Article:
Antibodies are a vital weapon in our immune system’s arsenal. Now we can redesign them like never before to boost our ability to fight cancer and viruses like HIV, says immunologist Daniel M. Davis
THE wonders of the world tend to be quite conspicuous. You can hardly miss the Grand Canyon, say, or the Great Pyramid of Giza. You could, however, be forgiven for overlooking the great wonders of human biology. It is easy to take the brain or DNA for granted. And yet over the past year or so, living through the coronavirus pandemic, we have all come to better appreciate the marvel that is our immune system, a vast and diverse array of cells and molecules that defend us against viruses and other invaders.
One molecule in particular has taken centre stage: the antibody. These Y-shaped proteins, which we produce in response to infection, are a vital part of our defences. They are also the basis of many of the most important medicines. But we haven’t exhausted their potential yet – far from it.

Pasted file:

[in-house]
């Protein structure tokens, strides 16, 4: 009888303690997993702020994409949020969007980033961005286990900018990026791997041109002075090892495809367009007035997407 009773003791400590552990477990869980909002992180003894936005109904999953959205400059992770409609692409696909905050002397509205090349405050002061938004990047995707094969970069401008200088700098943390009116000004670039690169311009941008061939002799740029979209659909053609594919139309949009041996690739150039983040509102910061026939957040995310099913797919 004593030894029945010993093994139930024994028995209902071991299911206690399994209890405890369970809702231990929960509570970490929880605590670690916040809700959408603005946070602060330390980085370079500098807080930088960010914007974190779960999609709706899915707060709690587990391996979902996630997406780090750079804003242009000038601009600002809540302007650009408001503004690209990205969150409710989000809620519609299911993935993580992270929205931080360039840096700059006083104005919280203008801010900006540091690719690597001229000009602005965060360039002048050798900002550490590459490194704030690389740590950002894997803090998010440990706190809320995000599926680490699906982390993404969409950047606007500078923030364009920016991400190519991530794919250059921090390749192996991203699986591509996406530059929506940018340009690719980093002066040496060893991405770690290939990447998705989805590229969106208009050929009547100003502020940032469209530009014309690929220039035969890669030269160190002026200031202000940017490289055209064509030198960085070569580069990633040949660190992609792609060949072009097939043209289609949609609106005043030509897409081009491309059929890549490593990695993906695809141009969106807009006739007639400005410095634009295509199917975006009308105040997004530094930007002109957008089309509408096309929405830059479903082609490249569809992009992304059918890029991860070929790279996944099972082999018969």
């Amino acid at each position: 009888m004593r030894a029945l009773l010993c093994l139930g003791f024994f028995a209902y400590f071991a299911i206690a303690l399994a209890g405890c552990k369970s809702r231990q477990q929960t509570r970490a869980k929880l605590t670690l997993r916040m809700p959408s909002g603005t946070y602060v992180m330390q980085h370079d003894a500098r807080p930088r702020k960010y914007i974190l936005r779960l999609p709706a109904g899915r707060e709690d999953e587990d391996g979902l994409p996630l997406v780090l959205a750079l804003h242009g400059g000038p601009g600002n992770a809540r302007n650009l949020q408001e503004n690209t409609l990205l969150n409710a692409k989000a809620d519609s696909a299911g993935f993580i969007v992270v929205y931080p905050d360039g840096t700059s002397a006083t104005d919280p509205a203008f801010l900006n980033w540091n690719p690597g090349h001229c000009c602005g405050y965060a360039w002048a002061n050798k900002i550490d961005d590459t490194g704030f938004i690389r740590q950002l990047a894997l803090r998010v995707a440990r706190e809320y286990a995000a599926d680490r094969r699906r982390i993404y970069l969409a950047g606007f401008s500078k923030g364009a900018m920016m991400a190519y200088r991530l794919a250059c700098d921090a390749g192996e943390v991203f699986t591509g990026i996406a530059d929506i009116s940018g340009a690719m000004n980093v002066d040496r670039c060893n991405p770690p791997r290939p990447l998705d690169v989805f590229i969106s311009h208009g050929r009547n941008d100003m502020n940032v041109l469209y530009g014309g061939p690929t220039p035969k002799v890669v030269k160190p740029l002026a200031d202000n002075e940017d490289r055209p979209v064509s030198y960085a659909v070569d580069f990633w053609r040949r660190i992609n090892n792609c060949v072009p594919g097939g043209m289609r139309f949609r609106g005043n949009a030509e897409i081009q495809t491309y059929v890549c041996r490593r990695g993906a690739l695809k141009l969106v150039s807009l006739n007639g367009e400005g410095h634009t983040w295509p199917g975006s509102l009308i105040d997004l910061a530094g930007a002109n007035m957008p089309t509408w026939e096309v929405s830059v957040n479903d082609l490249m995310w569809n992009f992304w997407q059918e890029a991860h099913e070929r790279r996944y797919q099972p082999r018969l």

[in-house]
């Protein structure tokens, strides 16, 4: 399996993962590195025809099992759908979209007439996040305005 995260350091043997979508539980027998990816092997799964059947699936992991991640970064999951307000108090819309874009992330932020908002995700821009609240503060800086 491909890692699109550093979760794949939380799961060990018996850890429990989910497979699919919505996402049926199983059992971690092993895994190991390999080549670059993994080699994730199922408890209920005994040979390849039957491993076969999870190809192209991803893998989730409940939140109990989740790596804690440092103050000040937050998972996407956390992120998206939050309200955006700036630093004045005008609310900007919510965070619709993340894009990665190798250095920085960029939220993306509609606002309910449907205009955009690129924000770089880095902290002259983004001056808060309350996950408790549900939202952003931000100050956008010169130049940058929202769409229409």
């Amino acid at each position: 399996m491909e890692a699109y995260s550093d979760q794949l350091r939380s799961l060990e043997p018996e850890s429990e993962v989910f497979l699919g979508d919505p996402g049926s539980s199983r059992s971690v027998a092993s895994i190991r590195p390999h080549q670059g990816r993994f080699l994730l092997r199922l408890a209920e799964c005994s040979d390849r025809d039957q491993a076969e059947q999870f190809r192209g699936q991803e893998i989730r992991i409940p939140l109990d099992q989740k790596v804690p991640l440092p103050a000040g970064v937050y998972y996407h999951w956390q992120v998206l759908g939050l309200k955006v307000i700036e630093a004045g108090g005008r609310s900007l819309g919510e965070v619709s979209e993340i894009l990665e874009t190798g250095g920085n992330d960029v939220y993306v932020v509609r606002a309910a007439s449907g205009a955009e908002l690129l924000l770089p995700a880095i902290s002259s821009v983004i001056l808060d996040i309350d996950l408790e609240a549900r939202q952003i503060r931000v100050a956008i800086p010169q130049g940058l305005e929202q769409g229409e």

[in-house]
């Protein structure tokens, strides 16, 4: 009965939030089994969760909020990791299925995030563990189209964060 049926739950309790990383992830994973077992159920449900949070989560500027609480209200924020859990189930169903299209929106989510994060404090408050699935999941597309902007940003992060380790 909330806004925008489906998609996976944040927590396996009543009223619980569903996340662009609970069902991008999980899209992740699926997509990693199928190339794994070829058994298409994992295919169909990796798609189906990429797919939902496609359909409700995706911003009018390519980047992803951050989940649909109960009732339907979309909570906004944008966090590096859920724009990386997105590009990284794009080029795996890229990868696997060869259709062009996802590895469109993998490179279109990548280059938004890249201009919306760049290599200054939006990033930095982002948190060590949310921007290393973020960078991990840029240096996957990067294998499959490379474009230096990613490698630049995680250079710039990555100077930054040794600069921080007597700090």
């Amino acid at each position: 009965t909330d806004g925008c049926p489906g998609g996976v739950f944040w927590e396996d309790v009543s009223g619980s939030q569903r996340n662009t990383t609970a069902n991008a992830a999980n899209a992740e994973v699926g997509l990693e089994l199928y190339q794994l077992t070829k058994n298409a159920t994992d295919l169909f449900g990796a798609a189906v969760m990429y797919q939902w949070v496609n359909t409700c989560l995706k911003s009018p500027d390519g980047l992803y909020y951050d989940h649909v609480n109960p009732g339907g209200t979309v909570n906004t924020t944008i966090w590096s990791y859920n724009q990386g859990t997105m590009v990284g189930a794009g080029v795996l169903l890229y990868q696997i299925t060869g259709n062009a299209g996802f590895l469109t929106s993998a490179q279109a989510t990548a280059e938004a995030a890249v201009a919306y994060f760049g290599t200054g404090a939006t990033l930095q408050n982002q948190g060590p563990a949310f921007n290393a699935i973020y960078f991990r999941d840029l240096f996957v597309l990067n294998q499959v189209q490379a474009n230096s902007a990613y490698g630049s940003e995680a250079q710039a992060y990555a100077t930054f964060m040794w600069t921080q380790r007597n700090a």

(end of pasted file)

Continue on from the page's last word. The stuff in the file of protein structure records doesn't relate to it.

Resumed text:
Typically, we have used antibodies in medicine pretty much as they come in nature, even if we select and mass-produce the versions we need. Now we can do much more. By manipulating genes in the cells that produce antibodies, or splicing together fragments of the proteins themselves, we can re-engineer their structures to create bespoke immune molecules.
In my lab at the University of Manchester, UK, we use super-resolution microscopes to see how the immune system works on a molecular scale. We are just one of thousands of labs doing such work, which is fuelling a new age of antibody engineering. With researchers currently producing all kinds of tailor-made antibodies – from those that lure cancer cells to their doom to those that can actually infiltrate cells …
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